Robot World

Turing School of Software Design: Module 2, Weeks 1

Build a Robot World

I have started Module 2 at the Turing School of Software Design where we expand upon our fundamental Ruby skills by building database-backed web applications in Sinatra and Rails. The first week covered topics including Sinatra, Bootstrap, Create Read Update Delete (CRUD) with Sinatra, model testing, feature testing, and SQL. To apply these learnings we were tasked with creating our own Sinatra app from scratch called Robot World.

Robot World

Robot World is a directory of robots. A robot has a name, city, state, avatar, birthdate, date hired, and a department. We needed to program the CRUD functionality for the robots so that a user can see all robots, see one specific robot, edit a robot, create a robot and delete a robot. We also had to add a dashboard with some basic statistical data about the directory such as average robot age and how many robots are in each department.

Within Robot World, we use an architectural pattern known as the model, view controller (MVC). The MVC structure is about splitting out functionality into three non-overlapping sections of a project. First there is the model, or the data that undergirds the application. In Robot World our model is how we connect to our database and the methods we use to manipulate the data.

def raw_robots
  database.execute("SELECT * FROM robots;")
end

def all
  raw_robots.map { |data| Robot.new(data) }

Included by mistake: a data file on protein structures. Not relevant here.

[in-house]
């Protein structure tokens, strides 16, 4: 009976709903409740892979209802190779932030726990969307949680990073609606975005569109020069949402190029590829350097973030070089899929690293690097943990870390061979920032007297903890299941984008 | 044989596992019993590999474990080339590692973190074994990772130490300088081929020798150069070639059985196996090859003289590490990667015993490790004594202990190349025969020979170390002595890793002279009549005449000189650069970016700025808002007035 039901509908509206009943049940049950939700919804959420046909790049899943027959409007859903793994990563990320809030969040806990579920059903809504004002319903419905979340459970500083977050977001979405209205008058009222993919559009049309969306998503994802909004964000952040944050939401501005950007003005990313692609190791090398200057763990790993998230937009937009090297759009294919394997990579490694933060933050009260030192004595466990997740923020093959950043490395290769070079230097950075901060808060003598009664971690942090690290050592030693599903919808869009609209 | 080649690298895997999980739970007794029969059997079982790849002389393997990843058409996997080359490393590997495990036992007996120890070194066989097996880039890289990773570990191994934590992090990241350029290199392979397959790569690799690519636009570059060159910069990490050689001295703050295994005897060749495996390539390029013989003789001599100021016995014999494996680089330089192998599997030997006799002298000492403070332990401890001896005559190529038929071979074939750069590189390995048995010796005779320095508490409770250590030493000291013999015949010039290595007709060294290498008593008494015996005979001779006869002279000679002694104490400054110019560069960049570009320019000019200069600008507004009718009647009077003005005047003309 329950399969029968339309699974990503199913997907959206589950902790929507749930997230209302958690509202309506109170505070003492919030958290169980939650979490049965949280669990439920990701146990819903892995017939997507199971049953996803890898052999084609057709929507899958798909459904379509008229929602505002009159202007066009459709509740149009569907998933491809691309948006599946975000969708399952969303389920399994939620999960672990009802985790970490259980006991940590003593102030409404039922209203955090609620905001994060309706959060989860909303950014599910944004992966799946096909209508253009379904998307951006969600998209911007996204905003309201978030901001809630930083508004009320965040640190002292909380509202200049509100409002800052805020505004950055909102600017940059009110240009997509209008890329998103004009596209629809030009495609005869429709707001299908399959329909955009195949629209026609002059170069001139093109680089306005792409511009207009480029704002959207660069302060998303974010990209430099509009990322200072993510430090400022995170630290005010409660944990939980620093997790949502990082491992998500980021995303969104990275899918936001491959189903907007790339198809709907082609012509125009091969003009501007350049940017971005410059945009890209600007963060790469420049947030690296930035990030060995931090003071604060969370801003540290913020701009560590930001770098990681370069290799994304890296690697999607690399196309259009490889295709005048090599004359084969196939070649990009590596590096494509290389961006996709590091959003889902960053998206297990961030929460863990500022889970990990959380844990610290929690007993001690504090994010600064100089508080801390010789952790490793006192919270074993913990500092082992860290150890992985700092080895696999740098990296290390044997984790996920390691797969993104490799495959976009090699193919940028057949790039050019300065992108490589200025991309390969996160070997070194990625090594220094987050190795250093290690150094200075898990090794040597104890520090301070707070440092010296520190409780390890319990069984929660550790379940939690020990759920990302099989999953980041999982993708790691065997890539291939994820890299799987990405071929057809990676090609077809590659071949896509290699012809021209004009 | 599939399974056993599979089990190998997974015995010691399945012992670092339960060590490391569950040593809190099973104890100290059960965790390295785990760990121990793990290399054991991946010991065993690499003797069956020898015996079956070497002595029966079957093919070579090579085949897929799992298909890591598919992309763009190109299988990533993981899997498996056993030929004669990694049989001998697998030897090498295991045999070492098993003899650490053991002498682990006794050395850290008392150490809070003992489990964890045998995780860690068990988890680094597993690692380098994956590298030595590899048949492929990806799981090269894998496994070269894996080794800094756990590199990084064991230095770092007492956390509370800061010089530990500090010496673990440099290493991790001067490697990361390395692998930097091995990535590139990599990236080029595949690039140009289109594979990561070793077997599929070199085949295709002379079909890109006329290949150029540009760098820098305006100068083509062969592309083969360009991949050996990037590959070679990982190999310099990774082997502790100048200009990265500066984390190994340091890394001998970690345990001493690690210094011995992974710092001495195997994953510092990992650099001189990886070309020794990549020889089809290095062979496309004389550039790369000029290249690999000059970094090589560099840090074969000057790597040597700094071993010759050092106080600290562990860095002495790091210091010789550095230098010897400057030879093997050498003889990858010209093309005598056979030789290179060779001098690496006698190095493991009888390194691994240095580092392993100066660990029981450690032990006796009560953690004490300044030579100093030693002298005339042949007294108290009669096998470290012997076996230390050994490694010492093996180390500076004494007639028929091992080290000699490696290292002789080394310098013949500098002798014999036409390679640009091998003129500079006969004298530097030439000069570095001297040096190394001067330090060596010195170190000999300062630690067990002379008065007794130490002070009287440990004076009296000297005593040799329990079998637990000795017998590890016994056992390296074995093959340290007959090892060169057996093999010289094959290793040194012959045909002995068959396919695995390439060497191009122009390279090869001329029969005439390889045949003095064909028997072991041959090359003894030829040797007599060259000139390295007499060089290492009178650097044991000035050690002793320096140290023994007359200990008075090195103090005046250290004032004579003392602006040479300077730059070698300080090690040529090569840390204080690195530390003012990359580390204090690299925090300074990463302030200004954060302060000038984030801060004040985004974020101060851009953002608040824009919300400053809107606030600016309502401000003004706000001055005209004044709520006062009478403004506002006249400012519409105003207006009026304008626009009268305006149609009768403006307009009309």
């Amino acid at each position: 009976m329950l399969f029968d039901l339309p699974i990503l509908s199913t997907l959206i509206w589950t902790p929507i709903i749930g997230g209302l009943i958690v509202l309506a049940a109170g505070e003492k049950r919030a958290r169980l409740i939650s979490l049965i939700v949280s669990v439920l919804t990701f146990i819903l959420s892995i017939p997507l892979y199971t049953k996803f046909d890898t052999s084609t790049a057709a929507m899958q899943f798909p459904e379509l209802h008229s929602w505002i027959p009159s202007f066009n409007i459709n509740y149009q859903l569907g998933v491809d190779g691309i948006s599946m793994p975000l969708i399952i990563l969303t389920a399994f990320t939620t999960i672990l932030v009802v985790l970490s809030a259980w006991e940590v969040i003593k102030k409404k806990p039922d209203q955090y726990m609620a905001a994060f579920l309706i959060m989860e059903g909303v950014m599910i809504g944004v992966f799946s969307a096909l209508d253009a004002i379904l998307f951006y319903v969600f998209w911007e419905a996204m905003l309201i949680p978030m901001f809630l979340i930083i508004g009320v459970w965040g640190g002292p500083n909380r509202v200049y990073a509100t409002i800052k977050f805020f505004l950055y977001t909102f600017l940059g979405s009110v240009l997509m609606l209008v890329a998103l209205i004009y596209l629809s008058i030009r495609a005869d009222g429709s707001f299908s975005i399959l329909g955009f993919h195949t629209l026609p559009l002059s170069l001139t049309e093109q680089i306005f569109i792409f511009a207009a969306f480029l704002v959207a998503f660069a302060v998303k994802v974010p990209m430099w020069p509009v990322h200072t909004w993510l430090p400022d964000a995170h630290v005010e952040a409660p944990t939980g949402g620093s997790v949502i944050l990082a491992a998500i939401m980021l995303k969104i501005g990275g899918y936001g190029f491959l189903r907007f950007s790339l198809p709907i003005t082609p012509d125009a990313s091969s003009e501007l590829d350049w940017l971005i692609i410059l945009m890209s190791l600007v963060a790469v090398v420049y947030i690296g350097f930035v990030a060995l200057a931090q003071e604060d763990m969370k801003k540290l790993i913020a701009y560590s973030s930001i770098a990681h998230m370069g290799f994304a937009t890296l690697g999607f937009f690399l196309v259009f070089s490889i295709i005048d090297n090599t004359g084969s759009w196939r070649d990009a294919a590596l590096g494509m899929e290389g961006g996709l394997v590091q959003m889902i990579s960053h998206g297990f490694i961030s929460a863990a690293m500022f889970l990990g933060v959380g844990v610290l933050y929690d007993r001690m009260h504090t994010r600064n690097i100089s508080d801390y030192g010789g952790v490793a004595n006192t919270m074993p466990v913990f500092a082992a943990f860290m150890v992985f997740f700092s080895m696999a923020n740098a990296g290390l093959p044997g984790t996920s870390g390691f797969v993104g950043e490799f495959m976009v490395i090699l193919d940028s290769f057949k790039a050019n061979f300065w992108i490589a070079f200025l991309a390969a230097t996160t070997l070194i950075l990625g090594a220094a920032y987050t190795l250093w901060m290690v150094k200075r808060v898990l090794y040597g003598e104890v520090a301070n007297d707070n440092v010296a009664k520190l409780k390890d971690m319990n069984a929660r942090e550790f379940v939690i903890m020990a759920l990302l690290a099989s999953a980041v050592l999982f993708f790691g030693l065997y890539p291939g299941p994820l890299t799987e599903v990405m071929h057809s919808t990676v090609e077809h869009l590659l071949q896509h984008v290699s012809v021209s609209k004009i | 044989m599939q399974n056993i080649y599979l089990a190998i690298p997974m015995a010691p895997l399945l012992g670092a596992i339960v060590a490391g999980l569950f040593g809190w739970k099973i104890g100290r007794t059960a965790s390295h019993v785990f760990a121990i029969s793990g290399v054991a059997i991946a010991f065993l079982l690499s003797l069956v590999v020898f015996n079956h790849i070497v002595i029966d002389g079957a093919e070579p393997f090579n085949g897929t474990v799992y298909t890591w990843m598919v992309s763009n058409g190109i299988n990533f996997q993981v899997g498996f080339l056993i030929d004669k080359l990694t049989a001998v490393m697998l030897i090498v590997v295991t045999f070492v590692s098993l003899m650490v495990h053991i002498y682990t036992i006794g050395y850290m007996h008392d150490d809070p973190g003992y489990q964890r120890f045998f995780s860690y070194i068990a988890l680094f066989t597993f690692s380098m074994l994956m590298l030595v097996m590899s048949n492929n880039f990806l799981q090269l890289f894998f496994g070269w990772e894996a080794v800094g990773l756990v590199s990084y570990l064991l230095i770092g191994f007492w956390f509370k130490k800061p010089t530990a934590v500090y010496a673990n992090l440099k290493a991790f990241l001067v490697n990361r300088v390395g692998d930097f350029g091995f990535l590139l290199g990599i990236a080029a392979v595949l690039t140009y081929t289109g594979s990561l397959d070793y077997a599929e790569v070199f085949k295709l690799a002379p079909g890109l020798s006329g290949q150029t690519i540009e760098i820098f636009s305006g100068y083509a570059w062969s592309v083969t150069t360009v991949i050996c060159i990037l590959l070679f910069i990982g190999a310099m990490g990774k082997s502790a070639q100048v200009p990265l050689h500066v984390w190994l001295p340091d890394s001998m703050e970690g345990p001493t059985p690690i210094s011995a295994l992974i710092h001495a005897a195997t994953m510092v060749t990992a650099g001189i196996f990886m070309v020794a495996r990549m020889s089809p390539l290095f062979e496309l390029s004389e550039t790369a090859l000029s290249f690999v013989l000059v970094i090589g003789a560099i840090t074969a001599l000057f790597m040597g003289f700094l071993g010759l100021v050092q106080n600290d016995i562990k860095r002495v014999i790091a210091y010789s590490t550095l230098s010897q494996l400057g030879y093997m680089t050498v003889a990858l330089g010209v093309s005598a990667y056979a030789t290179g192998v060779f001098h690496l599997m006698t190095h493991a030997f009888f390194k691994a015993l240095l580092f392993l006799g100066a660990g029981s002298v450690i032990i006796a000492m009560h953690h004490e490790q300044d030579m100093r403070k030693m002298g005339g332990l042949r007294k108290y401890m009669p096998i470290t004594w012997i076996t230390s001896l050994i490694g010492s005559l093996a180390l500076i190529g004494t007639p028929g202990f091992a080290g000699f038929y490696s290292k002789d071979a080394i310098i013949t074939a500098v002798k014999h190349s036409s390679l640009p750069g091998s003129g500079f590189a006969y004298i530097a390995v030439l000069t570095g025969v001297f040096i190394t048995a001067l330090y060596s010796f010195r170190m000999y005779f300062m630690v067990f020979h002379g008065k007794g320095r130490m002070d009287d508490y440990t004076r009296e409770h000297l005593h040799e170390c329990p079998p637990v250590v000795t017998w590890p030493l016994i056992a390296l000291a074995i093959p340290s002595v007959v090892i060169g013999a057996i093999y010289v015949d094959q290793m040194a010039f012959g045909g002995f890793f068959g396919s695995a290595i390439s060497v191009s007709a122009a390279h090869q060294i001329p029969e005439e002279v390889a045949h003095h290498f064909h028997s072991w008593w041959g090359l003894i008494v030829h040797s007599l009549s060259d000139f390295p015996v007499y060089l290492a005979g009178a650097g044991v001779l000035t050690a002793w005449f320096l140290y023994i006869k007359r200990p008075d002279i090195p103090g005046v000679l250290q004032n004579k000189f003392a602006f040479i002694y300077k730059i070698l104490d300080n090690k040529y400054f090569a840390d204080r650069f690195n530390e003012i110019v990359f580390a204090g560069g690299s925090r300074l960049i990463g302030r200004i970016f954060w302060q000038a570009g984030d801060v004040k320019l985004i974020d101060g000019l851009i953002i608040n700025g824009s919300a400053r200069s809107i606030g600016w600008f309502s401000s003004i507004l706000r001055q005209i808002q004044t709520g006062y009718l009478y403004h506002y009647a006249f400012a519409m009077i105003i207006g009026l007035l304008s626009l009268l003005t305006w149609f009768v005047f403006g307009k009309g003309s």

end

The above two methods are examples of functions that belong in the model. The method raw_robots method executes a database SQL query that returns all of the raw robot data contained in the database. The all method iterates over the raw data and creates Robot Ruby Objects with their own behaviors and attributes.

The view, as the name suggests, is how the user sees the data. In Robot World, we use Bootstrap,  to quickly add a professional sheen to our applications. Bootstrap is a popular HTML, CSS, and JS framework for developing responsive, mobile first projects on the web. Below, I have the HTML and CSS rendered in my browser to show the view for how a user might go about editing a single robot. All of the styling is done by applying classes to basic HTML elements. For example I use the class "control-label" to stylize the field labels "Name," "City," etc. The Bootstrap theme I use knows how HTML elements with the class "control-label" need to be styled and then applies that style.

And here is the code for the name field of the form. Take note of the non-html "<%= %>" tag, which denotes a Ruby interpolation. In other words the text contained within these tags is actual Ruby that gets evaluated and then rendered as HTML. In this way we can populate static HTML documents with dynamic content.

<div class="form-group">
  <label for="inputName" class="col-md-2 control-label">Name</label>
  <div class="col-md-10">
    <input type="text" class="form-control" id="inputName" name='robot[name]' value="<%= @robot.name %>">
  </div>
</div>

The controller is like the conductor of the web application and connects the view to the model. When the user clicks on a robot (which happens in the view), the controller asks the model for the data needed to properly render a view of that robot. Below is the code in the controller file that is called when a user clicks the edit icon when looking at a particular robot. The code says that when a user goes to the /robots/:id/edit route, where :id is the id of the robot, get the data for that robot and then render the edit view using that data.

get '/robots/:id/edit' do
  @robot = robot_world.find(params[:id].to_i)
  erb :edit
end